Income Investors are Flocking to This Dividend ETF

ETF Trends

Ten-year Treasury yields have dropped 8.4% this year, providing relief to longer-dated bonds and some income-generating sectors.

Last year’s surge in Treasury yields predictably pressured rate-sensitive sectors such as utilities and telecom, causing some well-known dividend exchange traded funds to lag the broader market. Lofty valuations on consumers staples and utilities shares also hampered some marquee dividend ETFs. [Rising Rates Pressure Some Dividend ETFs]

This year’s retrenchment in Treasury yields has encouraged investors to reconsider some high yield dividend ETFs, including some with either substantial staples or utilities exposure or both. For example, the iShares High Dividend ETF (HDV) and the Vanguard High Dividend Yield ETF (VYM) stand out, having brought in nearly $390 million combined. HDV allocates almost 15% of its weight to utilities stocks. [Utilities Rally Fuels Some Dividend ETFs]

HDV has impressed, raking in almost $207.5 million in assets since the start of the year with over $118 million of that total coming into the fund in just the past week.

HDV, which celebrates its third anniversary next month, has over $3.4 billion in assets under management and is home to 74 stocks. The ETF’s sector lineup shows why investors are once again evaluating the ETF is Treasury yields decline. Utilities, telecom and staples combine for nearly 30% of the ETF’s weight. Adding to the ETF’s allure is a trailing 12-month yield of 3.3% and a beta against the S&P 500 of just 0.85, according to iShares data.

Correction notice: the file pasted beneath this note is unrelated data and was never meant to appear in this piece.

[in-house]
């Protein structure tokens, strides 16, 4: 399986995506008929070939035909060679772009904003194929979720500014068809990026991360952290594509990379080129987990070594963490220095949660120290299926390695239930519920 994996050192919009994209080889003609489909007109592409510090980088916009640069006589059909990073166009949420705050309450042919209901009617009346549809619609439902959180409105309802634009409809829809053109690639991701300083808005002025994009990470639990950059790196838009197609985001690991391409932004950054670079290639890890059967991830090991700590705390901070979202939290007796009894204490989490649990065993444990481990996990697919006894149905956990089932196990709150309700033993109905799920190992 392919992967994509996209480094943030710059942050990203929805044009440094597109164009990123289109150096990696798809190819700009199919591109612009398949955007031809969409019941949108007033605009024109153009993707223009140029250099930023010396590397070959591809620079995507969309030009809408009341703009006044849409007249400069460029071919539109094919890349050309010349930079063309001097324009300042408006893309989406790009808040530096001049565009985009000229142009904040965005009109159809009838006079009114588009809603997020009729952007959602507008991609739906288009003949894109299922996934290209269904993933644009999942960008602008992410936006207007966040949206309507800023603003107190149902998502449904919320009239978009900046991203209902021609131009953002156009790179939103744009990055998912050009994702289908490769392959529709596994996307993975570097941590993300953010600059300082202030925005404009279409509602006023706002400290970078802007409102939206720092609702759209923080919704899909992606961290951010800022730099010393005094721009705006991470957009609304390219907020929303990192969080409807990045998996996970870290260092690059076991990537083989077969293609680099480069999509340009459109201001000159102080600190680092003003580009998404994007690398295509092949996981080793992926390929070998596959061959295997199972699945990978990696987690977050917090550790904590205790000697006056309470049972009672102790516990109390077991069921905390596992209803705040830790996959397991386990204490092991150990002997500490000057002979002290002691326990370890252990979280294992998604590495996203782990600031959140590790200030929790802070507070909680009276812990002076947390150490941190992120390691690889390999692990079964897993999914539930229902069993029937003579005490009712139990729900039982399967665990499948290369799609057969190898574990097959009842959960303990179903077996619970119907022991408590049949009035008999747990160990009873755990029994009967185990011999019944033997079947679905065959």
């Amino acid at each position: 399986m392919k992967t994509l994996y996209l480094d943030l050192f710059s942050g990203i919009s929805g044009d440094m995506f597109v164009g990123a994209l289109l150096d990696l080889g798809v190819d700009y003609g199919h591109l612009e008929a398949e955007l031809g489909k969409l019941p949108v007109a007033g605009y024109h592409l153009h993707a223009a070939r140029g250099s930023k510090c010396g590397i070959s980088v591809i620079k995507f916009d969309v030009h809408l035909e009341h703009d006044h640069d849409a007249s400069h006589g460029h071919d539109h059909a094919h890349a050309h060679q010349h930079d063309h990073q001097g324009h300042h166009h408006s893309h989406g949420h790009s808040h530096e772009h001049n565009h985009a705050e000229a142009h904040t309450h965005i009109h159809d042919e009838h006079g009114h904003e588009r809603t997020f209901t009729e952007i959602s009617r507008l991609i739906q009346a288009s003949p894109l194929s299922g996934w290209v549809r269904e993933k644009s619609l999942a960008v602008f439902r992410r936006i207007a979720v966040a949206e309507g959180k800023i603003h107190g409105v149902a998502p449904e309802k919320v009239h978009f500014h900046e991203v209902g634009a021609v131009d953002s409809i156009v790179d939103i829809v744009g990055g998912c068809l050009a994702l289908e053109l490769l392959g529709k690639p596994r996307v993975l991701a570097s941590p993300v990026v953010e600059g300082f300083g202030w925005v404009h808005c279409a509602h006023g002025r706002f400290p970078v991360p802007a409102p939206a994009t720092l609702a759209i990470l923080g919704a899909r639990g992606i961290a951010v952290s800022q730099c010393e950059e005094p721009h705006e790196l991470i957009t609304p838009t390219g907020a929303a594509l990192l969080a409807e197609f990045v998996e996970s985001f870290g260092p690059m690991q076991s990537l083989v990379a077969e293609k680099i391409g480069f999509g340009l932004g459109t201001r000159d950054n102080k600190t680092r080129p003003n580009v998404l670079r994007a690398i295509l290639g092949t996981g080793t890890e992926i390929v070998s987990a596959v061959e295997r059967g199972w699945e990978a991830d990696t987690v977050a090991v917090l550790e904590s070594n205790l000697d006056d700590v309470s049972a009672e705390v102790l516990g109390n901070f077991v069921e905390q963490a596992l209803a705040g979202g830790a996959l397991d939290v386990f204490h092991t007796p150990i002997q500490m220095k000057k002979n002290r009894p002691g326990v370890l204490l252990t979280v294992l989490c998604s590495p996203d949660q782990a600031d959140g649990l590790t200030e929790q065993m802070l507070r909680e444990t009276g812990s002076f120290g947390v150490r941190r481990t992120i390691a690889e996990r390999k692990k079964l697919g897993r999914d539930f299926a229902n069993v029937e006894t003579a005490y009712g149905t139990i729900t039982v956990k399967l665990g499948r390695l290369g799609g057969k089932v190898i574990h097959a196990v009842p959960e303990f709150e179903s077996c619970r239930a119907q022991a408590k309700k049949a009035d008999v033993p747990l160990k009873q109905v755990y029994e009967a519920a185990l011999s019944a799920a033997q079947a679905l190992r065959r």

One issue to note with HDV is its heavy exposure to members of the Dow Jones Industrial Average, including some that are heavily shorted by hedge funds. Eight of HDV’s top-10 holdings are Dow members. That group includes AT&T (NYSE: T), Johnson & Johnson (JNJ) and Procter & Gamble (PG), all of which are among the most shorted stocks by hedge funds, according to a recent Goldman Sachs report. [Hedge Funds are Short a Slew of Dow Stocks]

The other side of that equation is if the Dow keeps rising, shorts will be forced to cover, boosting HDV’s holdings and the ETF itself in the process. Outside of HDV’s top-10 lineup, just one other Dow component, DuPont (DD), is found in the ETF. HDV’s top-10 holdings represent 59.5% of the fund’s weight.

HDV tracks the Morningstar Dividend Yield Focus Index, which is comprised of the 75 highest-yielding companies that meet Morningstar’s quality and financial health standards. The annualized performance difference, or tracking error, between HDV and its index has been 0.5%, according to issuer data.

iShares High Dividend ETF

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